Makassar revolt of 1686

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The Makassar Revolt (กบฏมักกะสัน) was an uprising in 1686 in the Kingdom of Ayutthaya during the reign of King Narai.[1]

Makassar Revolt (1686)
Gezicht op Judea, de hoofdstad van Siam Rijksmuseum SK-A-4477.jpeg
Painting of Ayutthaya c.1665 by Johannes Vingboons, ordered by the Dutch East India Company, Amsterdam
Date15 August - 24 September 1686
Location
Result Kingdom of Ayutthaya victory
Belligerents

Kingdom of Ayutthaya and allies:

Makassar rebels and rebel Muslim clerics[3]
Commanders and leaders
King Narai
Phaulkon
Claude de Forbin
Kingdom of England John Coates 
Kingdom of England Edward Udall [4]
Kingdom of France Vèret
Prince of the Makassars 
Strength

Bangkok:

400 Siamese and European musketeers and pikemen[5]
Ayutthaya:

8000-200,00 Siamese[6]
40-60 Europeans[7]
1 English ship (The Herbert)[8]

60 barges
22 Galleys

Bangkok:

50 Makassar fighters
1 galley

Ayutthaya:

100-200 Makassar fighters
Casualties and losses

Bangkok:

366 Siamese and Europeans killed Ayutthaya:

17 Europeans killed[9]

About 1000 Siamese killed[10]

Bangkok:

17 Makassars killed[11] Galley captured

Ayutthaya:

All Makassars killed and captured[12]

The revolt was led by a Prince of the Makassars who settled in Ayutthaya after the Dutch Empire had invaded his kingdom in the Celebes. The Makassar Prince, goaded by princes of Champa and supported by some Malays whose quarter neighbours his own, plotted to overthrow King Narai and seize control of the Kingdom with a puppet ruler; one of his own brothers, who would be pliant to his political and religious demands, such as conversion to Islam.[13] However, the plot was uncovered when another Champa Prince; a palace officer and brother to the conspirators refused to participate in their upheaval and instead informed Narai’s Greek minister Constantine Phaulkon, who alerts the King of the plot. Attempts of maintaining peace and order, as well as negotiations proved futile and the revolt was suppressed with a force consisting of Siamese and primarily English and French allies after intense fighting in Bangkok and Ayutthaya.[14]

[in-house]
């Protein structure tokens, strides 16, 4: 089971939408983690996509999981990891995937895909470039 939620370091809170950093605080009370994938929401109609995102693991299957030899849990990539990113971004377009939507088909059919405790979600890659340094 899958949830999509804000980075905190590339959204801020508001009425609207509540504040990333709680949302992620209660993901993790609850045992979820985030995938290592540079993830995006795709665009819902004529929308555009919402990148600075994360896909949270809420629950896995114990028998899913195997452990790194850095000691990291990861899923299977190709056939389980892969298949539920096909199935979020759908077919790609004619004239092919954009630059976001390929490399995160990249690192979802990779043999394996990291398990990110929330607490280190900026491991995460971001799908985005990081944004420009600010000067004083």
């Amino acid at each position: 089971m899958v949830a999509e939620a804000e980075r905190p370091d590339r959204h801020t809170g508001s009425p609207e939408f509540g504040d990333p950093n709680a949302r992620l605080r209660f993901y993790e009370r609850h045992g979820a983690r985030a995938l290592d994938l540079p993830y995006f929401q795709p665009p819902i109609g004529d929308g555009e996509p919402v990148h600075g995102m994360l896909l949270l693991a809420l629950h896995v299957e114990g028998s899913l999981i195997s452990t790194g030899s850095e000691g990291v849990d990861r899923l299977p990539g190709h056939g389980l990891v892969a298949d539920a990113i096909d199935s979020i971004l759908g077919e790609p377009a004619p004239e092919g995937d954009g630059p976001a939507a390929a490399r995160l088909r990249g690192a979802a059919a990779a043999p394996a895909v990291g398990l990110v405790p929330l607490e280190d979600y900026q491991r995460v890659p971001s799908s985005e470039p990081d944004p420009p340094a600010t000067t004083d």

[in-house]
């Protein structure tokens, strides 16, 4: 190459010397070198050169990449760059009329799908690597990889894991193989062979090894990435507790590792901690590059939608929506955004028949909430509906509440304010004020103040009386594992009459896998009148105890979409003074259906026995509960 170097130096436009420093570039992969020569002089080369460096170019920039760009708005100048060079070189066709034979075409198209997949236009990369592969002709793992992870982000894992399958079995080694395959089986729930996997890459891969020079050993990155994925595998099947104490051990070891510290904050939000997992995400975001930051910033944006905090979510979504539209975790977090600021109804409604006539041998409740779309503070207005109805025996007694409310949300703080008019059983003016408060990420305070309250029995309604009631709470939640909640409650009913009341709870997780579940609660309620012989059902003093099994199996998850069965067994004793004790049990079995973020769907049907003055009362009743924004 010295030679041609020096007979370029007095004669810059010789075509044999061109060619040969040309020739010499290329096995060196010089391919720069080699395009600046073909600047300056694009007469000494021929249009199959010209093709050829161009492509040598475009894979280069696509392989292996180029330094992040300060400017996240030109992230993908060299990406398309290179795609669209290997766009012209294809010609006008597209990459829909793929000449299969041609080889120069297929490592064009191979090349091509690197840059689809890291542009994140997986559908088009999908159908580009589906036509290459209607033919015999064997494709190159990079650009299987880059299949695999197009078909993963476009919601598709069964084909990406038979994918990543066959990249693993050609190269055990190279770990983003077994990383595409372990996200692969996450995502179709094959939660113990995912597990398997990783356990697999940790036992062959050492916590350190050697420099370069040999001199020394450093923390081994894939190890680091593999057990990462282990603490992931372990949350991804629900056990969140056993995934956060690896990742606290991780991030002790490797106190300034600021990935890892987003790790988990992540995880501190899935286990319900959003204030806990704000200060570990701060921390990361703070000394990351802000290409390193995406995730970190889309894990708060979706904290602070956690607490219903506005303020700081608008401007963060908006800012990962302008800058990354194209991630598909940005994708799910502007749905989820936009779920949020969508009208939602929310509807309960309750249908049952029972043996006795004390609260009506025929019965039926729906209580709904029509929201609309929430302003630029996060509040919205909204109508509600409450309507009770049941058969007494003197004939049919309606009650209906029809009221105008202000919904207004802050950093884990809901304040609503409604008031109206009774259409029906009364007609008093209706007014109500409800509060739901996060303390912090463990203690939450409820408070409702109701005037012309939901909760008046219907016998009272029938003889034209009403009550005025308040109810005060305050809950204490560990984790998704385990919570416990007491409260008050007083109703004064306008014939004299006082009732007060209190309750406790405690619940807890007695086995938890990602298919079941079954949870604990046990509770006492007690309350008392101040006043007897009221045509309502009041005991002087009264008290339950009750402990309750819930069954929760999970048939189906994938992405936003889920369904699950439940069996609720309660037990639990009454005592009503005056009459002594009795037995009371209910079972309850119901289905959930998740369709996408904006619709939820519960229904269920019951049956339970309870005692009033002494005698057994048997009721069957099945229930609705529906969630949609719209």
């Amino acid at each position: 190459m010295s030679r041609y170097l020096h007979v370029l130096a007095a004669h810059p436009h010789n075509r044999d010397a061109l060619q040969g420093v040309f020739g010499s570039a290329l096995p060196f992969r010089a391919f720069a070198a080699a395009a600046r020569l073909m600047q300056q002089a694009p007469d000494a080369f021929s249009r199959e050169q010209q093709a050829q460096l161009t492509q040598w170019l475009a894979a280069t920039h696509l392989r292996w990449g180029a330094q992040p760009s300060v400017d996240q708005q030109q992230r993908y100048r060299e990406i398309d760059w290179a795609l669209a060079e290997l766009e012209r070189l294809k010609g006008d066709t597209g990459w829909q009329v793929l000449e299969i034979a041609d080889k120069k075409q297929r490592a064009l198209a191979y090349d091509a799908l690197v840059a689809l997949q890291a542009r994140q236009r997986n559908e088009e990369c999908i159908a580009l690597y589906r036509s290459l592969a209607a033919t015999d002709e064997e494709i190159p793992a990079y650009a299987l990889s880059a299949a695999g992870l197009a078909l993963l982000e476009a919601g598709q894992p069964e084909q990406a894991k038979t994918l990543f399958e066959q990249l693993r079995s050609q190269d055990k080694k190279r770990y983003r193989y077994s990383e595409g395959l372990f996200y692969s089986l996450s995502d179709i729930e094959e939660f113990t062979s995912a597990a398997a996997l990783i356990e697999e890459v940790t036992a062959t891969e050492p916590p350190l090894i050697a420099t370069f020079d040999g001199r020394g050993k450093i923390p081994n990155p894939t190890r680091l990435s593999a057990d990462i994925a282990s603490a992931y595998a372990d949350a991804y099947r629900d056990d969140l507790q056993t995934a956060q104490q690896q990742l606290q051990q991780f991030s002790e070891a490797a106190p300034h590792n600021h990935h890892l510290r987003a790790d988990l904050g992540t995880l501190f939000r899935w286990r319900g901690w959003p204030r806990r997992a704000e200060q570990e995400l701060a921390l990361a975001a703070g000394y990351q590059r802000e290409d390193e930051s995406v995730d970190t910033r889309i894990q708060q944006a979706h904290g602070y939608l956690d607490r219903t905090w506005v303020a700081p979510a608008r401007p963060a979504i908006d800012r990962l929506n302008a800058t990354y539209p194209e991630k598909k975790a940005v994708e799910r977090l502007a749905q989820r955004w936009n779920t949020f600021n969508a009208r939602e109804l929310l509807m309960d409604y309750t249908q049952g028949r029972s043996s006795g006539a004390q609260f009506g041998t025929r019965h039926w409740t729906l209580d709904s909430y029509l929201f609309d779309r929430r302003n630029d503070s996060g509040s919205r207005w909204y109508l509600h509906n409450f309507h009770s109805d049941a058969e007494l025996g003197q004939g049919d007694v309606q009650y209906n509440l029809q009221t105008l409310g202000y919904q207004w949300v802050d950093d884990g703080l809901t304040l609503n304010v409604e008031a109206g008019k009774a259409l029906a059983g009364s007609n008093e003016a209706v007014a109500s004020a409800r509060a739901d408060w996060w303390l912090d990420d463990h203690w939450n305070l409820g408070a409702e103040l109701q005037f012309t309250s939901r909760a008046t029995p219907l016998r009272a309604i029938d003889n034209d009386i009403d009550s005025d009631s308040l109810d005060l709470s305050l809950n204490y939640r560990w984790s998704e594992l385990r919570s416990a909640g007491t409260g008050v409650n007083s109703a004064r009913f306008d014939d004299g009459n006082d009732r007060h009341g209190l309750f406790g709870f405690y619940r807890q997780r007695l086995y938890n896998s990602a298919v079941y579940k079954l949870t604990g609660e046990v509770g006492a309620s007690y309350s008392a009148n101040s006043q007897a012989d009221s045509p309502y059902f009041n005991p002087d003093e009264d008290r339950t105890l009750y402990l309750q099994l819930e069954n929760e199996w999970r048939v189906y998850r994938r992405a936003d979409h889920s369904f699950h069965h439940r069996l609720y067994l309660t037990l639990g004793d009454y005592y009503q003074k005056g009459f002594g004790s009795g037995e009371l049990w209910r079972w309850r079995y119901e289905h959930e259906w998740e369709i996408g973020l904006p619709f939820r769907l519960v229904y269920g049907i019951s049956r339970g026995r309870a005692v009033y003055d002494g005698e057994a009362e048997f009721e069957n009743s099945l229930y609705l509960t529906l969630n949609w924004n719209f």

References[edit]

  1. ^ Michael Smithies. "Accounts of the Makassar Revolt, 1686" (PDF). Siamese-heritage.org. Retrieved 28 September 2018.
  2. ^ Michael Smithies. "Accounts of the Makassar Revolt, 1686" (PDF). Siamese-heritage.org. Retrieved 28 September 2018.
  3. ^ Michael Smithies. "Accounts of the Makassar Revolt, 1686" (PDF). Siamese-heritage.org. Retrieved 28 September 2018.
  4. ^ Michael Smithies. "Accounts of the Makassar Revolt, 1686" (PDF). Siamese-heritage.org. Retrieved 28 September 2018.
  5. ^ Michael Smithies. "Accounts of the Makassar Revolt, 1686" (PDF). Siamese-heritage.org. Retrieved 28 September 2018.
  6. ^ Michael Smithies. "Accounts of the Makassar Revolt, 1686" (PDF). Siamese-heritage.org. Retrieved 28 September 2018.
  7. ^ Michael Smithies. "Accounts of the Makassar Revolt, 1686" (PDF). Siamese-heritage.org. Retrieved 28 September 2018.
  8. ^ Michael Smithies. "Accounts of the Makassar Revolt, 1686" (PDF). Siamese-heritage.org. Retrieved 28 September 2018.
  9. ^ Michael Smithies. "Accounts of the Makassar Revolt, 1686" (PDF). Siamese-heritage.org. Retrieved 28 September 2018.
  10. ^ Michael Smithies. "Accounts of the Makassar Revolt, 1686" (PDF). Siamese-heritage.org. Retrieved 28 September 2018.
  11. ^ Michael Smithies. "Accounts of the Makassar Revolt, 1686" (PDF). Siamese-heritage.org. Retrieved 28 September 2018.
  12. ^ Michael Smithies. "Accounts of the Makassar Revolt, 1686" (PDF). Siamese-heritage.org. Retrieved 28 September 2018.
  13. ^ Michael Smithies. "Accounts of the Makassar Revolt, 1686" (PDF). Siamese-heritage.org. Retrieved 28 September 2018..
  14. ^ Michael Smithies. "Accounts of the Makassar Revolt, 1686" (PDF). Siamese-heritage.org. Retrieved 28 September 2018..